The Palazzo Reale in Milan has recently represented a large exhibition titled “Giotto, l’Italia. Da Assisi a Milano” that will conclude the semester of Expo 2015. It is truly a significant event held under the patronage of the President of the Italian Republic. Even the Vatican Museum has loaned for this exhibition one of its treasures – the “Stefaneschi Triptych” that has never left the boundaries of the Papal capital. 14 carefully selected masterpieces step by step tell us the story of the famous Proto-Renaissance artist and acquaint us with his works from different periods of creativity. In addition to the Vatican Museum, this project is also attended by such important museums and galleries as the Uffizi Gallery, the Art Museums of Padua and Florence, as well as the San Diego Museum of Art (CA).
The exhibition curators proudly say that today the name of Giotto is known throughout the world. He is revered as one of the greatest artists in the history of art. Even in the 14th century, Dante Alighieri wrote in the famous “Divine Comedy” about his admiration for the talent of this Italian master. Giotto di Bondone (1266-1337) was the first travelling artist, whose masterpieces now can be found throughout Italy – from altarpieces for Santa Croce Chapel in Florence and Old St. Peter’s Basilica in Rome to unique frescoes in the Franciscans churches at Padua, Assisi, and Rimini. The last years of his life Giotto spent in Milan, where he created a wonderful work known under the name “Gloria del Mondo” but, unfortunately, it was lost.
Giotto worked for the most influential circles. Among his clients were bankers and Cardinals, the Franciscan Order, the Duke of Milan, and the King of Naples who awarded the artist the title of the royal painter. The famous Giotto’s “Stefaneschi Triptych” was created for the main altar of Old St. Peter’s Basilica in Rome circa 1320. This altarpiece was painted by artist on both sides: one of them was turned to the congregation, and the other – to the canons of the church. Its central part represents St. Peter seating on a throne. The back central panel depicts enthroned Christ with kneeling Pope Celestine V and Cardinal Stefaneschi at his feet.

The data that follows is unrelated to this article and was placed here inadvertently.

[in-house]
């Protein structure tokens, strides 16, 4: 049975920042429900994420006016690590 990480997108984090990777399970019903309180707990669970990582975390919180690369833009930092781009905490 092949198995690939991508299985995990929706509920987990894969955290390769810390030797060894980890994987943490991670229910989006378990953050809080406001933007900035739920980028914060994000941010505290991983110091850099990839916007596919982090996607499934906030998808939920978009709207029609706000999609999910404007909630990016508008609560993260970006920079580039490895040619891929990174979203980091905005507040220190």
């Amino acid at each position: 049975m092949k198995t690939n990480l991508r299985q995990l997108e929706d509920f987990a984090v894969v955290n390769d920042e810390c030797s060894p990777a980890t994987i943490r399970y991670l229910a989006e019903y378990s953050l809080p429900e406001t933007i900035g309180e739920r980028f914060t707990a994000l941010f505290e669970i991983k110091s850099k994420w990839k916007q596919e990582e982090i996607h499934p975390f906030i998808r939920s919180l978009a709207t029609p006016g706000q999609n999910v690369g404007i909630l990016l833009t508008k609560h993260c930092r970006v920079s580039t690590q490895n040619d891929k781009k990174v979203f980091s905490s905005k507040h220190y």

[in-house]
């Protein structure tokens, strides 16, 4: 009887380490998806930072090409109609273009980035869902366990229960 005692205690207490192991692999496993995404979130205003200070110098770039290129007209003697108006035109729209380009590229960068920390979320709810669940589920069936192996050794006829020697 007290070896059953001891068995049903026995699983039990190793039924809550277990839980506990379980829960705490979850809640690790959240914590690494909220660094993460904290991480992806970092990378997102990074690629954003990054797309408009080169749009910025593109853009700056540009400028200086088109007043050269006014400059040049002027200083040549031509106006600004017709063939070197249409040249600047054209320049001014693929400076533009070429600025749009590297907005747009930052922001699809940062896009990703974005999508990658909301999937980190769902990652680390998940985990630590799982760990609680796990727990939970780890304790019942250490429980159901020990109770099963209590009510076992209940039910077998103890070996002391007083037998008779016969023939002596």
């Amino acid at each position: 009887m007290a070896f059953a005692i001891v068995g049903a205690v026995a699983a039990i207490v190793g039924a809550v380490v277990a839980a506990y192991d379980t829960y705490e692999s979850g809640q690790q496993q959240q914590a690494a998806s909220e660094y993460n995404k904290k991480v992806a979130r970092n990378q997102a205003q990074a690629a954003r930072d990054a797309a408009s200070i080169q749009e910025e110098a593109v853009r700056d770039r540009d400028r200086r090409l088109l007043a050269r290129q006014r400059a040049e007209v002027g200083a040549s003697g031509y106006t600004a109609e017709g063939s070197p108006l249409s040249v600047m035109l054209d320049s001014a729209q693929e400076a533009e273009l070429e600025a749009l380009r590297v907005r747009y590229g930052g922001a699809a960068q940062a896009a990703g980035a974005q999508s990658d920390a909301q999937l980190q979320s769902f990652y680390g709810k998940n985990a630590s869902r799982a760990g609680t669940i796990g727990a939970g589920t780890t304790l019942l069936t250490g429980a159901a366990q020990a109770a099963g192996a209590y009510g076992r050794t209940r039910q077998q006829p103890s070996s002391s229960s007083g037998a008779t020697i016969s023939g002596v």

The latest Giotto’s works “Bologna Polyptych” and “Baroncelli Altar” are also presented at the “Giotto, l’Italia. Da Assisi a Milano” exhibition. By the way, the “Bologna Polyptych” ordered by the King of Naples Robert of Anjou is the only one work by this artist survived in Bologna. Moreover, the Madonna from San Giorgio alla Costa and the fragment of the Maestà of the Virgin from Borgo San Lorenzo are also on display. So use the chance to see all masterpieces by great Giotto gathered in one place! The exhibition intended to stress the revolutionary role of the genius Florentine painter is on view until 10 January 2016.